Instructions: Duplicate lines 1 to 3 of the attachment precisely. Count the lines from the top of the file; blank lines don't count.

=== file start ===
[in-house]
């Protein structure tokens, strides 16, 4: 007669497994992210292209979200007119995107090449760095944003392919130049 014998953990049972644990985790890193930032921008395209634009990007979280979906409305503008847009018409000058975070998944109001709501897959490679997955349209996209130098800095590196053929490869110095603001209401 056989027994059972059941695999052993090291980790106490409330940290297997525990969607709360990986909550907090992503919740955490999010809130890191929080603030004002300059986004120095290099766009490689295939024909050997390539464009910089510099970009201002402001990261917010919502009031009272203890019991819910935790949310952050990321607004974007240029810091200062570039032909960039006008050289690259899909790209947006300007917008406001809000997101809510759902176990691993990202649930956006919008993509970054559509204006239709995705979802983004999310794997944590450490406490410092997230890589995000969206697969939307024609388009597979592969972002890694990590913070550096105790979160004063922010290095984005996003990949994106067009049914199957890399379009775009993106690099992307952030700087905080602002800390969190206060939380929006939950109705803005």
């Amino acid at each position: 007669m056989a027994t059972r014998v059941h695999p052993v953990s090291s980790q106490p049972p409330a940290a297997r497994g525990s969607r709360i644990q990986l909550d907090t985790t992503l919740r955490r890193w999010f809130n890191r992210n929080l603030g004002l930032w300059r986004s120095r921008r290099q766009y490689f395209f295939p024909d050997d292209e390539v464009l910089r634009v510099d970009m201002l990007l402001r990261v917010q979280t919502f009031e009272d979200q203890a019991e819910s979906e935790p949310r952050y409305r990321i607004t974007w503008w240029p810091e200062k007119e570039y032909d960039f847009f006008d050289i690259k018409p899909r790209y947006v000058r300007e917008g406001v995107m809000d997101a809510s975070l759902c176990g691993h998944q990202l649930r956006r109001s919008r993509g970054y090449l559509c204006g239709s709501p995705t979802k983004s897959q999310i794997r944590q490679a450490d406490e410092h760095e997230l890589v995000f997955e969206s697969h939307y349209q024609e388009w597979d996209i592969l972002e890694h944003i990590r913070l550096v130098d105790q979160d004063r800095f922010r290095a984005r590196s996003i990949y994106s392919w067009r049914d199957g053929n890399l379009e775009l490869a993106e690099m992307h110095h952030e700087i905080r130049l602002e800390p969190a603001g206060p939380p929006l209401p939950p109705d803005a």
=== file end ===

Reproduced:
[in-house]
């Protein structure tokens, strides 16, 4: 007669497994992210292209979200007119995107090449760095944003392919130049 014998953990049972644990985790890193930032921008395209634009990007979280979906409305503008847009018409000058975070998944109001709501897959490679997955349209996209130098800095590196053929490869110095603001209401 056989027994059972059941695999052993090291980790106490409330940290297997525990969607709360990986909550907090992503919740955490999010809130890191929080603030004002300059986004120095290099766009490689295939024909050997390539464009910089510099970009201002402001990261917010919502009031009272203890019991819910935790949310952050990321607004974007240029810091200062570039032909960039006008050289690259899909790209947006300007917008406001809000997101809510759902176990691993990202649930956006919008993509970054559509204006239709995705979802983004999310794997944590450490406490410092997230890589995000969206697969939307024609388009597979592969972002890694990590913070550096105790979160004063922010290095984005996003990949994106067009049914199957890399379009775009993106690099992307952030700087905080602002800390969190206060939380929006939950109705803005």
């Amino acid at each position: 007669m056989a027994t059972r014998v059941h695999p052993v953990s090291s980790q106490p049972p409330a940290a297997r497994g525990s969607r709360i644990q990986l909550d907090t985790t992503l919740r955490r890193w999010f809130n890191r992210n929080l603030g004002l930032w300059r986004s120095r921008r290099q766009y490689f395209f295939p024909d050997d292209e390539v464009l910089r634009v510099d970009m201002l990007l402001r990261v917010q979280t919502f009031e009272d979200q203890a019991e819910s979906e935790p949310r952050y409305r990321i607004t974007w503008w240029p810091e200062k007119e570039y032909d960039f847009f006008d050289i690259k018409p899909r790209y947006v000058r300007e917008g406001v995107m809000d997101a809510s975070l759902c176990g691993h998944q990202l649930r956006r109001s919008r993509g970054y090449l559509c204006g239709s709501p995705t979802k983004s897959q999310i794997r944590q490679a450490d406490e410092h760095e997230l890589v995000f997955e969206s697969h939307y349209q024609e388009w597979d996209i592969l972002e890694h944003i990590r913070l550096v130098d105790q979160d004063r800095f922010r290095a984005r590196s996003i990949y994106s392919w067009r049914d199957g053929n890399l379009e775009l490869a993106e690099m992307h110095h952030e700087i905080r130049l602002e800390p969190a603001g206060p939380p929006l209401p939950p109705d803005a």